Mixing with Port: the Chicago Fizz

chicago fizz ingredients

By Sam Bygrave
Photography by Rob Palmer
Presented by Dean Sykes of Gardel’s Bar.

Port has found its way in to cocktails since the days of Harry Johnson and Jerry Thomas, with mentions of port-based drinks in both the Bon Vivants Companion and a healthy 36 mentions in Johnson’s Bartender’s Manual. They list Port Wine Flips and Port Sangarees; Port then was a staple of the bar. Nowadays Port has fallen from favour. The range of styles of Port can’t help its cause, nor does the vogue in avoiding sweet drinks; nor does the need to decant their best wines, like Vintage Ports. Who has time for decanting in the age of the screwcap?

But which style of Port is most suited to cocktailing? It’s a fair question, as the styles of Port range from young, inexpensive and fruit-forward Ruby Ports to rare, bottle-matured Late Bottled Vintage Ports and single quinta vintage ports and a range of Tawnies (of differing ages) in between. Generally speaking, Ruby ports are characterised by fuller fruit flavours, and basic Tawny Port lighter in colour and less flavourful. Reserve Tawny is aged longer and is more complex.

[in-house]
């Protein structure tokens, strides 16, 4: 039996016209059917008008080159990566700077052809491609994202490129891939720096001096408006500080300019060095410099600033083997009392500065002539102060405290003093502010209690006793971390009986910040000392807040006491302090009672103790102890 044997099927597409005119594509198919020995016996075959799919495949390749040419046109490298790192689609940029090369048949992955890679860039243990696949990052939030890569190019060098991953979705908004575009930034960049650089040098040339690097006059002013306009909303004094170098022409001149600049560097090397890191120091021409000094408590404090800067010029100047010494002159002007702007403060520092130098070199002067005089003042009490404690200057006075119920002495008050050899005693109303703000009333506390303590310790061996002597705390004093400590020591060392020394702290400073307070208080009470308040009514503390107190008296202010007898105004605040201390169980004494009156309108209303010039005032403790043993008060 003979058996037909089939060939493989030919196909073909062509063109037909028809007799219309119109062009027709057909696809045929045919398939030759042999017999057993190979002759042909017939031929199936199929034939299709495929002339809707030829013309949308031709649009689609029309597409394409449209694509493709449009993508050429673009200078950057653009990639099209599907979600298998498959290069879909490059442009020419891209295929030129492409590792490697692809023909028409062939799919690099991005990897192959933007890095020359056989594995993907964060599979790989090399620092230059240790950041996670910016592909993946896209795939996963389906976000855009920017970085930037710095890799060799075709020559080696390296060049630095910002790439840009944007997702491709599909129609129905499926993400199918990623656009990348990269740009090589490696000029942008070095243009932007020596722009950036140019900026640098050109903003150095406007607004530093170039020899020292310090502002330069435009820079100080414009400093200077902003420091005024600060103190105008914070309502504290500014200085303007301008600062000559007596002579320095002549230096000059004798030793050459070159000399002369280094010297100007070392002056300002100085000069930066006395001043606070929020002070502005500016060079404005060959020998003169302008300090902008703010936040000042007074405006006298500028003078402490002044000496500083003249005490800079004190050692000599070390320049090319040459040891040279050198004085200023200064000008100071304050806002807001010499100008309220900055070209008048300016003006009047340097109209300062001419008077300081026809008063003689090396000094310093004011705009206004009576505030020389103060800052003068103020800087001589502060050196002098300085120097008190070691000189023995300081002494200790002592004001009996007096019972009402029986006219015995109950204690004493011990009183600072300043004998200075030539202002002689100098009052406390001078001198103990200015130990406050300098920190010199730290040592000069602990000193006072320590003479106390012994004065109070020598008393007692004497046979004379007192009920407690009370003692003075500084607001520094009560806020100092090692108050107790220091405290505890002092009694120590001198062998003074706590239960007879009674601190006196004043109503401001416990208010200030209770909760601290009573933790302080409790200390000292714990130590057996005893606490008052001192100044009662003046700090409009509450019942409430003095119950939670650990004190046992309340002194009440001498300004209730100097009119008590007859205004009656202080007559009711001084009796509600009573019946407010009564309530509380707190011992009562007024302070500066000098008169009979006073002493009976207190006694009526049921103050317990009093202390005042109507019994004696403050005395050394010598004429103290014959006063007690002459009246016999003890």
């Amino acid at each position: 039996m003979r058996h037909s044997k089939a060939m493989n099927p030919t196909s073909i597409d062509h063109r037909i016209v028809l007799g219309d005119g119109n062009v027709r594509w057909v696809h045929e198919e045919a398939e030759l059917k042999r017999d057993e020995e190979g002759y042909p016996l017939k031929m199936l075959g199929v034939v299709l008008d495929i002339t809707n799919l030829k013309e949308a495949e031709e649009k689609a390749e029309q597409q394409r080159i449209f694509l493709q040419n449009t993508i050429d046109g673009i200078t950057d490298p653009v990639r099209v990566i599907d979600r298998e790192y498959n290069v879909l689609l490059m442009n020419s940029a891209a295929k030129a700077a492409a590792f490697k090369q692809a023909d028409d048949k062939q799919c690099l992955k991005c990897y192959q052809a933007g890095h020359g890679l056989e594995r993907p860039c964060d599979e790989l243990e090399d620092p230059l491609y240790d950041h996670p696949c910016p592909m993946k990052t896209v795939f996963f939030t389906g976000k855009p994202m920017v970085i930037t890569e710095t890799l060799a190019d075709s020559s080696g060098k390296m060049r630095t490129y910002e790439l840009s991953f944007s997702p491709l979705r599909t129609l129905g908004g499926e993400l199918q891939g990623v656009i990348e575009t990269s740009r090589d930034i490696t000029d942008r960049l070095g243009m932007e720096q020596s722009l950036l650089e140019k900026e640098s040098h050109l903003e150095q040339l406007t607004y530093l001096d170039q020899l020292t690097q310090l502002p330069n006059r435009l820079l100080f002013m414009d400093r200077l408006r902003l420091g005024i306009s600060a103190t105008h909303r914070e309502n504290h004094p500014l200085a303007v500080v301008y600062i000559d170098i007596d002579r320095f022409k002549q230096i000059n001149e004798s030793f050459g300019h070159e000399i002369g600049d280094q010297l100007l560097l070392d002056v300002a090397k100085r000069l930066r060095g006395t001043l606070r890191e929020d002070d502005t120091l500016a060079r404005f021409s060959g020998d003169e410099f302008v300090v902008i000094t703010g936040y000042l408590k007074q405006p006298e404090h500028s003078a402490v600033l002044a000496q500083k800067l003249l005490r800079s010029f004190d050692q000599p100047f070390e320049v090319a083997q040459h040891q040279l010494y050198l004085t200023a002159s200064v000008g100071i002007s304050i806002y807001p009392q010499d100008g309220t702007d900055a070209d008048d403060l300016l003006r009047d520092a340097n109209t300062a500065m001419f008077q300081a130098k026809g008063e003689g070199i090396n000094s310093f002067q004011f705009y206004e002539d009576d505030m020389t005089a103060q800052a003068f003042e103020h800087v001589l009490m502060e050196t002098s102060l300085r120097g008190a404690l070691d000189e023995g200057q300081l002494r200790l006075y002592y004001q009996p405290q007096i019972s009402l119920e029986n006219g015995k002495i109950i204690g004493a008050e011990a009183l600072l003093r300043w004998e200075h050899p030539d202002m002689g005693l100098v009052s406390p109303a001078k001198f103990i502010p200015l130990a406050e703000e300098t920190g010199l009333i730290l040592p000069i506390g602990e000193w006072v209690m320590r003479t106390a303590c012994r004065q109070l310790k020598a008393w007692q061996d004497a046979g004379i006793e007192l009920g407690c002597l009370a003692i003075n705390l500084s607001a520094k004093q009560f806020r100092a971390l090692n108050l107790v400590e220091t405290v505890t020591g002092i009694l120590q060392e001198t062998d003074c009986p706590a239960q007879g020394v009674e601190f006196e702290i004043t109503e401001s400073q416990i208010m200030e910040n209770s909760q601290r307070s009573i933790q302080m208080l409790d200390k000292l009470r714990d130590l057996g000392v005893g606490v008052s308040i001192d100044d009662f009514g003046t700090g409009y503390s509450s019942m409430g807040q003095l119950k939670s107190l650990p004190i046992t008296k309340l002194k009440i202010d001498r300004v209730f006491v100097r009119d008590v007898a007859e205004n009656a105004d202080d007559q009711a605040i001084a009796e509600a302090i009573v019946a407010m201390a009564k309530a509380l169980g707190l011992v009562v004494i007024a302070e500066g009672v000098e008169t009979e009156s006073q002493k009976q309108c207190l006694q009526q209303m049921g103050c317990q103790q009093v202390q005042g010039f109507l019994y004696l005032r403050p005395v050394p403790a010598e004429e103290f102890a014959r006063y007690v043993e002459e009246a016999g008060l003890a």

For the modern mixologist, however, a Tawny and a Ruby would suffice for most occasions. We’ve used an Australian drop here, the Morris Classic Tawny, which shows a little oxidative character but a lot of lively fruit as well.


Click through the image to see a larger version, or check out the video at the bottom of the page.

chicago fizz recipe


Notes on ingredients: 

• Tawny Ports, if they carry an age statement at all, can only be labelled as either 10, 20, 30 or over 40 years old, and is an average age of the wines blended to make that bottling.

• The best Tawny Ports show signs of development and have complex aromas of nuts, coffee and chocolate notes and berry fruits.

• Late Bottled Vintage Port is aged between four and six years and is the Ruby Port of a given year.

• Vintage Port is made to age in bottle. It is aged between 18 months and three years before being bottled — they are tannic wines when young and can age for twenty years and more.

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